Interview With The Bloggess

You’re probably already familiar with Jenny Lawson (a.k.a. The Bloggess). If not, this interview won’t make a lot of sense. To be honest, even if you are familiar with her, it’s still going to be a bit iffy.

The thing is, I’ve been trying to get an interview with Jenny for some time now but she’s been very busy with one project or another and, y’know, life in general. It seemed nearly impossible to sync up our schedules long enough to nail down an interview. As a result, Jenny ended up sending me her answers, with the understanding that I would fill in the questions when I had time.

Here’s what I ended up with…

Steve: Hi Jenny. Thanks for taking time out of your busy schedule for this interview.

Jenny: Yes

Steve: I understand you’re wrapping up a fairly major project at the moment. What have you been working on?

Jenny: yes

Steve: The project…?

Jenny: I didn’t understand the question

Steve: OK, let me rephrase… My understanding is that you’re currently very close to publishing your first book which, last I heard, was called “Let’s Pretend This Never Happened: A Mostly True Memoir”. Is that correct?

Jenny: yes – but I didn’t inhale

Steve: Is that a metaphor?

Jenny: no

Steve: I see. Assuming the book sells well, which it almost certainly will, do you foresee it being made into a feature film?

Jenny: no

Steve: Not even a made-for-TV movie?

Jenny: NO STEVE.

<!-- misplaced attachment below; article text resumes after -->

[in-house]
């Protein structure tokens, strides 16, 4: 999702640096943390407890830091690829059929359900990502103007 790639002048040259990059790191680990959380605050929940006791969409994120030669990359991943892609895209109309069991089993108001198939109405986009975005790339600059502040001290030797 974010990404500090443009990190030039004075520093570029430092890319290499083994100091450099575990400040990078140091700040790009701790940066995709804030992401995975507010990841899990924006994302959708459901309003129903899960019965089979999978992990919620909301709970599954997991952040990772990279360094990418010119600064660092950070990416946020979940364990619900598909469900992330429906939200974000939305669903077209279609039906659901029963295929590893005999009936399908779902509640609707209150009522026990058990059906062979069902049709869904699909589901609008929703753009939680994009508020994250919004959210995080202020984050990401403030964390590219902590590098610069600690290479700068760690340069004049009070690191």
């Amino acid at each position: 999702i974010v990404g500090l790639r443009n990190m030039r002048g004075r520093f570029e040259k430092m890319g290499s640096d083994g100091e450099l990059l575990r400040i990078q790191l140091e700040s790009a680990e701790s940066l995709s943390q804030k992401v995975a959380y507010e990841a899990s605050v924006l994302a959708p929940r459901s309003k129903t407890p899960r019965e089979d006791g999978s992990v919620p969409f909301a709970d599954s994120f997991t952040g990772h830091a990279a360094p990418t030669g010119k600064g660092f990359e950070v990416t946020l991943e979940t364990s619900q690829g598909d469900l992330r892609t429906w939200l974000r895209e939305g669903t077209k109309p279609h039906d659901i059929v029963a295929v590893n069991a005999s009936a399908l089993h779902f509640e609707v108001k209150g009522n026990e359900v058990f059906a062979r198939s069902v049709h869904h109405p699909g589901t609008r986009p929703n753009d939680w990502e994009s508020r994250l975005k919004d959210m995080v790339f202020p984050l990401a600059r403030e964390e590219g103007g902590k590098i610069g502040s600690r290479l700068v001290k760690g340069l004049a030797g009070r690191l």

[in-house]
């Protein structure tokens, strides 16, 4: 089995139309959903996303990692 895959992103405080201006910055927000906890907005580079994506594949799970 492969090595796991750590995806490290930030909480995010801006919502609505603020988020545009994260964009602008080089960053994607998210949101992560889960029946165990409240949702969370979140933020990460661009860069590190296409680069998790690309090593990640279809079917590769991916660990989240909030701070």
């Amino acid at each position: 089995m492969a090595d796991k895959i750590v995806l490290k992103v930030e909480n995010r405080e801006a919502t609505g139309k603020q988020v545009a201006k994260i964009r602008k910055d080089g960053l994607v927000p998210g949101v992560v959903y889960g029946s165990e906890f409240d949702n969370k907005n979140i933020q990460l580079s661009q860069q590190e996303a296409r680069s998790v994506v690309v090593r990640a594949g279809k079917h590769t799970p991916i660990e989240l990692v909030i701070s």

Steve: How about a youtube video narrated by a William Shatner sound-alike? I can’t imagine why that couldn’t be put together.


Steve: Another of your artistic interests involves retrieving unusual pieces from thrift stores and elevating them to celebrity status. A sort of folk objet trouvé, as it were. For example, there’s a boar’s head named James Garfield, a giant metal chicken named Beyoncé and a homicidal monkey named Copernicus. Each of these now have a substantial fan following and a line of merchandise. Was this a conscious decision on your part or did it just arise naturally from your interest in unusual artifacts?


Steve: Well, yes, but they do appear to be indicative of your interests.

Is there anything else you’d like to tell our readers? Perhaps something on how blogging and social media have changed the public’s perception of what constitutes art?


Steve: Is it? Oh good. I was running out of questions anyway. Thanks again for taking the time to …email me a string of random answers. We should do this again sometime.

Steve DeGroof

Steve consists of approximately 60% water and 40% organic molecules, arranged in a configuration that is, among over things, capable of describing itself in this manner.

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